Arturo Laurent, Programme Officer, Terrorism Prevention Branch, United Nations Office on Drugs and Crime, TRENDS Non-Resident Fellow in Transnational Organised Crime and International Criminal Law

13:00 – 14:00 Lunch

14:00 – 15:00 Panel 2: Determining who is or is not a terrorist

‘A tough but necessary power’: Debating proscription in Parliament

Lee Jarvis, Reader in International Security, School of Politics, Philosophy, Language and Communication, University of East Anglia

Examining Means and Objectives in Assessing the Threat Posed by Political Organisations

Richard Burchill, Director of Research and Engagement, TRENDS Research & Advisory

15:00-15:30 coffee

15:30 – 16:30 Panel 3: Messaging and Propaganda

Breaking the ISIS Brand: Fighting and Winning Against ISIS in the Digital Battlefield

Anne Speckhard, Director, International Center for the Study of Violent Extremism, Washington, DC

In-Theatre Engagement with the Islamic State’s Propaganda Machine?

Charlie Winter, Senior Research Fellow, ICSR

Day Two – 7 December

9:00 – 9:30 Arrival/Coffee

9:30 – 10:30 Panel 4: Foreign Policy, Human Rights and Security

Human Rights and Syria: Humanitarian Intervention and the Old World Order?

Leah Sherwood, Deputy Director of Research, TRENDS Research & Advisory

Reaching for the Remote: Drones in the U.S. Counter-terror Operations

Scott Englund, TRENDS Non Resident Fellow in Counter Terrorism, Post Doctoral Research Fellow, Orfalea Center for Global and International Studies, University of California, Santa Barbara

11:00 – 11:30 Coffee

11:30 – 13:00 Panel 5 Social Constructions of Understanding Terrorism

Countering Violent Extremism: Construction of the Threat and Implications for Counterterrorism Policy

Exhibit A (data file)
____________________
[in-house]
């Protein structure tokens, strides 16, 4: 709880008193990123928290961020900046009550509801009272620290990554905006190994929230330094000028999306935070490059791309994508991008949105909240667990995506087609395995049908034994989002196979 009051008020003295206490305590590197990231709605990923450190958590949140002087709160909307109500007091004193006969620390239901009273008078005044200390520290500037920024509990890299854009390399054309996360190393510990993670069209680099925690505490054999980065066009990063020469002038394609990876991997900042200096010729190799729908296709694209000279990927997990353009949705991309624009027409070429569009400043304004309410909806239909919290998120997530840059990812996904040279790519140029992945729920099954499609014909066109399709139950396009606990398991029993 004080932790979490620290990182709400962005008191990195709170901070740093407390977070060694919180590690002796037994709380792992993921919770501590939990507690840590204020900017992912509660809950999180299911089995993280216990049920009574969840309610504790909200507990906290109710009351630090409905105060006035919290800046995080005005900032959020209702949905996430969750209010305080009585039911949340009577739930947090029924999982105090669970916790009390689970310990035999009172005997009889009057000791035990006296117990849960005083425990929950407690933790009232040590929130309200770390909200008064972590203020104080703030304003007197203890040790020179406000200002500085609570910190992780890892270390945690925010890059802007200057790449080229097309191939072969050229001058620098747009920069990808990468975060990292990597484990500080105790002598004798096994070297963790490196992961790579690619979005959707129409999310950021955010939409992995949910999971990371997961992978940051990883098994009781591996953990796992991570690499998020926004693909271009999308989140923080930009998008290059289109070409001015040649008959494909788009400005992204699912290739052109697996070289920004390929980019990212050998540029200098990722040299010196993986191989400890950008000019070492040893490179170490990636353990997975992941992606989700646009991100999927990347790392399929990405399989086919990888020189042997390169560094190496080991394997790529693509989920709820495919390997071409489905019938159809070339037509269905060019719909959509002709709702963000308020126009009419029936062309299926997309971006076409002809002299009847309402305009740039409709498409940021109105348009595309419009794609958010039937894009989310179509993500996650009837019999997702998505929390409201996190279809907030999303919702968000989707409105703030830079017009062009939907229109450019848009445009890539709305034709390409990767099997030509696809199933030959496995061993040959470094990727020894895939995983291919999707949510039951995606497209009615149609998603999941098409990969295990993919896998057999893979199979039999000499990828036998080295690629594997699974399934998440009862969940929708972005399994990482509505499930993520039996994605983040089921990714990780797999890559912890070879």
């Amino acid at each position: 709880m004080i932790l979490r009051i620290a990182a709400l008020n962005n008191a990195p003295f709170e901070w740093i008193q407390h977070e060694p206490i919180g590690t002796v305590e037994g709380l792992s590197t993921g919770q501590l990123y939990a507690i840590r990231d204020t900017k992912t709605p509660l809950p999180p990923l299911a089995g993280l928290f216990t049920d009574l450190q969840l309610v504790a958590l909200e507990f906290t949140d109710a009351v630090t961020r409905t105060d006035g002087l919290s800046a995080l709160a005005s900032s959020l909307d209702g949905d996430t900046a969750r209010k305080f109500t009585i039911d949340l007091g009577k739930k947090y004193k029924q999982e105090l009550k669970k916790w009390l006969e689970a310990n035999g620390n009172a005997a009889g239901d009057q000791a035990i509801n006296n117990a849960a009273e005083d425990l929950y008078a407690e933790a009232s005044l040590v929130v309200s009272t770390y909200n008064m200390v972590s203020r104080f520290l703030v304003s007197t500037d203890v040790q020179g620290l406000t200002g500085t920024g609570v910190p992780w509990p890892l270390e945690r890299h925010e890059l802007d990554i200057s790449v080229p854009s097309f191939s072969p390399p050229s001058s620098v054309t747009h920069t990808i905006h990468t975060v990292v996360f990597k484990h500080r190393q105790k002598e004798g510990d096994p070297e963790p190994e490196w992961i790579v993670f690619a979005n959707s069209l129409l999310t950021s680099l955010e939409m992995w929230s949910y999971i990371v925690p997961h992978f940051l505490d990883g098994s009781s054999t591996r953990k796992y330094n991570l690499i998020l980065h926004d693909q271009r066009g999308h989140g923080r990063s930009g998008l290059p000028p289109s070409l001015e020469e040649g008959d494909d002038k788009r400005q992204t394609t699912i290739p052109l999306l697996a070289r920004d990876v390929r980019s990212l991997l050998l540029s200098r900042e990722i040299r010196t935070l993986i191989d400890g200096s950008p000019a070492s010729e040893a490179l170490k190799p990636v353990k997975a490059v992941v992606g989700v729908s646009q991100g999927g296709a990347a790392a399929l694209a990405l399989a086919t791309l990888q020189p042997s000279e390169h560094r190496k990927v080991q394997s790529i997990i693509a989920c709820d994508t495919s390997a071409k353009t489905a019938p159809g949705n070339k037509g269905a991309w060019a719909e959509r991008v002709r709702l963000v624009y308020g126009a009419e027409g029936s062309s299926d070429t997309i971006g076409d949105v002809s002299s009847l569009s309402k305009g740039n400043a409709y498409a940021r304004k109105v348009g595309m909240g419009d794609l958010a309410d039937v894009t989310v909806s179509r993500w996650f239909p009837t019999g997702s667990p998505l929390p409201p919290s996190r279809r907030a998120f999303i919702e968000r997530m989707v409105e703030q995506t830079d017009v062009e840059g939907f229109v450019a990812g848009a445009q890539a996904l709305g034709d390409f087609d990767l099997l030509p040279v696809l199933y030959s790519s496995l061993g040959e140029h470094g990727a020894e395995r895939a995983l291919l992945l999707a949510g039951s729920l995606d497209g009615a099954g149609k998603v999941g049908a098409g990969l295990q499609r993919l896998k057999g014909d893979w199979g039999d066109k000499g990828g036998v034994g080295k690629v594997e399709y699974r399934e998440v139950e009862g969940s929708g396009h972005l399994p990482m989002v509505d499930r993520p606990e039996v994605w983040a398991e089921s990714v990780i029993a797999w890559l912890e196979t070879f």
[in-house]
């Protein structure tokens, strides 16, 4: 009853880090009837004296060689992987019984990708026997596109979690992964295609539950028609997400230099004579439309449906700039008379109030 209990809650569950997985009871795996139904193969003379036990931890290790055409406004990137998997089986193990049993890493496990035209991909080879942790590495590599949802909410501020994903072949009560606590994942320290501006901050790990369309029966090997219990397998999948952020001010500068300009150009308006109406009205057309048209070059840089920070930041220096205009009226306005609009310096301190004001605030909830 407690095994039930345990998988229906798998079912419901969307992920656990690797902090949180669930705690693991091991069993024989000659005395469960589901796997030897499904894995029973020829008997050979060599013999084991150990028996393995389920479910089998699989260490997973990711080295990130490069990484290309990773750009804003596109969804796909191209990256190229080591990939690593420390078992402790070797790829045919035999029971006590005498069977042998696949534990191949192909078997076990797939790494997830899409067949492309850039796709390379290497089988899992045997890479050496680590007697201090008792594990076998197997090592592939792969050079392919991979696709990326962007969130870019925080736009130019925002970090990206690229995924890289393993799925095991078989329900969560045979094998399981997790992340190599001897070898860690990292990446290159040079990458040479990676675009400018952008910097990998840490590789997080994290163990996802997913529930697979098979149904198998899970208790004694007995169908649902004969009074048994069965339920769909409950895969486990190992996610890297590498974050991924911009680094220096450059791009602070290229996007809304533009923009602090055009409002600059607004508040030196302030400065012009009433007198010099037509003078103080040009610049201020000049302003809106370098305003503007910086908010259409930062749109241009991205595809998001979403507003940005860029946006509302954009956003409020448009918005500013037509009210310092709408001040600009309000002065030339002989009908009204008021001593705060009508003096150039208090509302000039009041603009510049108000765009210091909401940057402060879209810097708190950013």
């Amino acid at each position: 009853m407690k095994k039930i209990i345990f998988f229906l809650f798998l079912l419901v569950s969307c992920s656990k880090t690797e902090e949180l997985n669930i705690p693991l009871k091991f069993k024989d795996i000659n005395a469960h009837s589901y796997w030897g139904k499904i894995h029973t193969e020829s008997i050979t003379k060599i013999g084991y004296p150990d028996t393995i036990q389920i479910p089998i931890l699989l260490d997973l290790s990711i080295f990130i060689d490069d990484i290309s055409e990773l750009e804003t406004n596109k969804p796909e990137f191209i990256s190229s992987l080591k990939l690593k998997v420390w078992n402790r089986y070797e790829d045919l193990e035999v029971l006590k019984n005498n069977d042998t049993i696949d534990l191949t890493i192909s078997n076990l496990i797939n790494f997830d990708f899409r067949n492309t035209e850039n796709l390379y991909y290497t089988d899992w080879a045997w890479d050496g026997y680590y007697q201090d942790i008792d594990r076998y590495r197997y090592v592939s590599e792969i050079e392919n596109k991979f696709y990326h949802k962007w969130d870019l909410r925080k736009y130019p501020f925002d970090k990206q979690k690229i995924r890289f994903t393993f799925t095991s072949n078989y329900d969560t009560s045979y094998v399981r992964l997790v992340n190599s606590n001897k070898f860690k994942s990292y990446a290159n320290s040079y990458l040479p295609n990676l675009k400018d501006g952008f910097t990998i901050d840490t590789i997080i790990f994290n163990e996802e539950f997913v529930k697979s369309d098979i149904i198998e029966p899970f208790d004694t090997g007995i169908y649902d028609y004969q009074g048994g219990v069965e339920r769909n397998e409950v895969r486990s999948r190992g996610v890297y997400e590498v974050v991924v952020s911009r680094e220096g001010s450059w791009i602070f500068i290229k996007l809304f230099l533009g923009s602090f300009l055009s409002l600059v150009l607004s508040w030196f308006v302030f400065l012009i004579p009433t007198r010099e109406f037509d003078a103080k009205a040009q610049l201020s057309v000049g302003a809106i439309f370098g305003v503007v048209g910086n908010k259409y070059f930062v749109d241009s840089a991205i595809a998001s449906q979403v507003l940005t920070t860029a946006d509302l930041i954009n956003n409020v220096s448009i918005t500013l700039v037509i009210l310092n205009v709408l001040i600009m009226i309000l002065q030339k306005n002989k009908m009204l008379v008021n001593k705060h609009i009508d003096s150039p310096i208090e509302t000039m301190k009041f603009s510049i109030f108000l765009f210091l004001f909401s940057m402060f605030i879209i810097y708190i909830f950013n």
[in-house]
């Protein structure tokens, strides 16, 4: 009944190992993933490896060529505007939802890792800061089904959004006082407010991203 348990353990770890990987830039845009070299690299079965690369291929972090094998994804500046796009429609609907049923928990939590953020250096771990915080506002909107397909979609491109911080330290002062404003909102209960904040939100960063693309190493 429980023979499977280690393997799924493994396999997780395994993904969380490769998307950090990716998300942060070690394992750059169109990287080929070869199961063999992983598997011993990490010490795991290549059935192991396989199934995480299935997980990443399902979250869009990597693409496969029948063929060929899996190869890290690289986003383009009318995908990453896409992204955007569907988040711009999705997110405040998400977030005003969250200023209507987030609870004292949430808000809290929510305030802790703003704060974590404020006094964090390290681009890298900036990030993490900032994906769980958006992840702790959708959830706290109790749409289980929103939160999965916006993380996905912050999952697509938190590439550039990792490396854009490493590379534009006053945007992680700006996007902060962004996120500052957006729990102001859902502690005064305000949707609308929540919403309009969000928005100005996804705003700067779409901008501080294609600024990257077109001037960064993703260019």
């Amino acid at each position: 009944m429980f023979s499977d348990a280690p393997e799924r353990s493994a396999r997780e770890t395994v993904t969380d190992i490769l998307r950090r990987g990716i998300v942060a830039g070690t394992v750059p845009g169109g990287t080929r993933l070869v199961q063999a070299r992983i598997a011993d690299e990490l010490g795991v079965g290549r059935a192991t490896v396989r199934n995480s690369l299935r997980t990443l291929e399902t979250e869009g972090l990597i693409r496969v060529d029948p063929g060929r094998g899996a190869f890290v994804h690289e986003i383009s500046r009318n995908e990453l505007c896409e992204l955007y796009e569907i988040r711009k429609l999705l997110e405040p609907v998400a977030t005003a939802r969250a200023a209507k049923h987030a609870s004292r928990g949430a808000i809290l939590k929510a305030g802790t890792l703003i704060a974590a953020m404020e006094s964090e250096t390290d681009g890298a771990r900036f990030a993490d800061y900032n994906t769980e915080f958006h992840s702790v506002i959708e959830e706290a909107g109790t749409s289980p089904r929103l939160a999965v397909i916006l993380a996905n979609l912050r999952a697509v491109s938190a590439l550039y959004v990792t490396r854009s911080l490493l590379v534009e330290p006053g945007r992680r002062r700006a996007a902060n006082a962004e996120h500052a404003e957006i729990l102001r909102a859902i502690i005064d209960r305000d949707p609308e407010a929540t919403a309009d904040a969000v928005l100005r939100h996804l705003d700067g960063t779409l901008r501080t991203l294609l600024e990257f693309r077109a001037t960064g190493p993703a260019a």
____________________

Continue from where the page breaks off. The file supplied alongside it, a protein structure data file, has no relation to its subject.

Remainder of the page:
Benjamin K. Smith, Graduate Research Assistant, and Michael Stohl, Director, Orfalea Center for Global and International Studies, University of California, Santa Barbara

Confronting common challenges at a time of “existential crisis.”

Geoffrey Harris, Distinguished Teaching Fellow, Vesalius College, Brussels, TRENDS Non-Resident Fellow in EU Politics and International Relations

Preventing terrorism together – Empowering credible community voices to counter extreme narratives

Andrew Staniforth, Detective Inspector, West Yorkshire Police, TRENDS Non-Resident Fellow in Counter Terrorism and National Security

13:00 14:00 Lunch

14:00 – 15:30 Panel 6: National Studies

The persistent failure to reconcile Human Rights and Human Security in Counter-terrorism: The case of Greece

George Kassimeris, Professor of Security Studies, School of Social, Historical and Political Studies University of Wolverhampton

Extreme measures against extremism? A view from Belgium

Thomas Renard, Senior Research Fellow, Egmont-Royal Institute for International Relations, Brussels

Jihadists of the Caribbean

Simon Cottee, Senior Lecturer in Criminology, School of Social Policy, Sociology and Social Research, University of Kent

15:30 – 15:45 Coffee

15:45: – 16:45 – Final Session/Close

Page Editor

Ben Smith
Ben Smith